Paffett: fans get more from DTM than from F1

By LJ Hutchins

CalendarWednesday, August 27th, 2008

 
 

McLaren test driver Gary Paffett says he believes the DTM touring car series, in which he currently races, offers fans better value for money than Formula One.

His comments follow remarks by former Minardi and Jaguar driver Justin Wilson, now driving for IndyCar team Newman / Haas / Lanigan in the US, that the top-flight motorsport series was unfriendly and no fun to drive in.

Gary Paffett: juggling F1 testing and DTM racing

Gary Paffett: juggling F1 testing and DTM racing

All this makes us wonder a bit – drivers on the way up are desperate to get to the Formula One paddock, however drivers that have been there have definitely developed a sense of perspective about the series.

And GP2 has been getting a lot of attention recently for providing fast, exciting racing where F1 fails. Valencia provided the perfect example. Are we simply all too hung up on F1?

Back to Paffett. The Mercedes driver, recently linked with a race drive with F1 entrant Prodrive before its campaign was halted by legal problems, was speaking in an Q&A session with the series’ official site on the eve of its visit to Britain for a race at Brands Hatch this weekend.

He told the DTM site in a pre-Brands Hatch interview: “As a Formula 1 spectator, all you get to see are the cars out there on the track. In DTM, however, the motor-racing enthusiasts can meet their idols in the paddock and get their autographs.

“DTM just features a better value for money. And the support series also add to a perfect race weekend.”

And he doesn’t think it’s a bad series to drive in, either: “I think that DTM is extremely attractive for drivers from every country. It’s the most competitive and most prestigious touring-car series of the world.

“Apart from Formula One, there aren’t many other series offering you the chance of contesting races on such a high level.

“This season, the grid features more drivers from Great Britain than from other countries – and they all are quick. It seems that we have got a lot of competitive drivers in Great Britain, currently.”

Certainly that’s refreshing for British motorsport fans who have just seen the numbers of their countrymen competing in F1 cut by half – thanks to David Coulthard’s retirement and the demise of Anthony Davidson’s Super Aguri team.

Paffett went on to explain what makes the DTM cars attractive for drivers used to F1 cars: “The car massively differs from other touring cars as its body shell is made mainly from carbon fibre and fibreglass.

“The suspension resembles the one of a Formula 1 car. The engine is a husky V8. Everybody seeing that car for the first time is extremely impressed.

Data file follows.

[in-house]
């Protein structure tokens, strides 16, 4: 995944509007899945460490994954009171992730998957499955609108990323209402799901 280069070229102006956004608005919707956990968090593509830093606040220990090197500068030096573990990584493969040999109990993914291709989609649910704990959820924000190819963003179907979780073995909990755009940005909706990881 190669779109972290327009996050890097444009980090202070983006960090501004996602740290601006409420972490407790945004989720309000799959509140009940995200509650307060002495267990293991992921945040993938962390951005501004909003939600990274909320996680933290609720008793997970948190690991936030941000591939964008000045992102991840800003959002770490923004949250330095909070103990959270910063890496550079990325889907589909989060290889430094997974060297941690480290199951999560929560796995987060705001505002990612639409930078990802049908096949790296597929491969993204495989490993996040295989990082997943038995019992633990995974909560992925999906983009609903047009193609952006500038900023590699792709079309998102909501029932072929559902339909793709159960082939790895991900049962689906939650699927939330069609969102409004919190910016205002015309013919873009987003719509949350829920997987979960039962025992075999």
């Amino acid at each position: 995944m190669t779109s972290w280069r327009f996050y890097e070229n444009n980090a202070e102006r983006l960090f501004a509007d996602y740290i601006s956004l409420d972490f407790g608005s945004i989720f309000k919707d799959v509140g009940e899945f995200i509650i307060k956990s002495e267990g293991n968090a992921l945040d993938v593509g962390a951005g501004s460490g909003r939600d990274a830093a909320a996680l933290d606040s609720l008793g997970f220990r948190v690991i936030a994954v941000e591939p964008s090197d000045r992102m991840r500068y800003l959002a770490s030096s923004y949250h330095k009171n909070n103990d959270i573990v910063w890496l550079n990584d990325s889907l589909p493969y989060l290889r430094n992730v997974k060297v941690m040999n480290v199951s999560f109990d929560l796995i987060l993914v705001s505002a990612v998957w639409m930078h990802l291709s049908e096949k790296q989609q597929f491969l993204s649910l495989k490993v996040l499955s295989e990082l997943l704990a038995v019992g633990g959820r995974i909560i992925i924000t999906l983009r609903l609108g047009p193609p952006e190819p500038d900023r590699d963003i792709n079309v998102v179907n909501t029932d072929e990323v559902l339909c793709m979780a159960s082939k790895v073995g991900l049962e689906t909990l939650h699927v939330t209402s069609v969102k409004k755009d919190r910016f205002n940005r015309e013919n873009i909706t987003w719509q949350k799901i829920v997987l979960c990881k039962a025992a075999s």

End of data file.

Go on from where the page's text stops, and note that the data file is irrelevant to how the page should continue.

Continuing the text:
“BTCC is something completely different as it’s contested with modified production cars. In DTM, however, we have got true racing cars, with their suspensions resembling those of Formula 1 cars.

“The body shell is mainly made of carbon fibre and fibreglass – in this respect, DTM resembles GT vehicles far more than BTCC cars.”

Paffett is one of six British drivers competing in DTM and in 2007 was the first driver in the history of the series to win a race in a year-old car.

He currently drives a stern AMG Mercedes C-Class dating from 2007 and therefore is not in a position to challenge the four Mercedes and four Audi drivers equipped with this year’s cars. However, he is the ‘best of the rest’ at ninth place in the points table.

• The British leg of the 2008 DTM championship takes place at Brands Hatch this weekend. More details here >>

2 responses to “Paffett: fans get more from DTM than from F1”:

  1. Keith Collantine Says:

    August 27th, 2008 at 3:31 pm

    F1 drivers are a bit inaccessible but the DTM’s hardly in a better state. The racing has been pretty poor this year, there’s still only two manufacturers and its pit stop rules are even worse than F1’s. The BTCC cars may be slower but the racing is much better.

  2. ljh Says:

    August 27th, 2008 at 4:06 pm

    Keith, surely the proprietor of Maximum Motorsport would be the first to agree that F1 isn’t always the be-all and end-all that it’s made out to be?

    What do you think of the larger point that those who’ve seen F1 up close aren’t always as keen on it as the starry-eyed rookies?

    Are they just making the best of a bad job, or is there a trend developing? Two possible exceptions that do spring to mind are Sato and Davidson, who seem very keen to get back.

    It’s not even as if Paffett’s been stuck at the back in last year’s adapted Arrows, either. He’s had the best machinery going, though granted he only gets to play with it occasionally on the test track.

    Interesting topic all round, we think.

 
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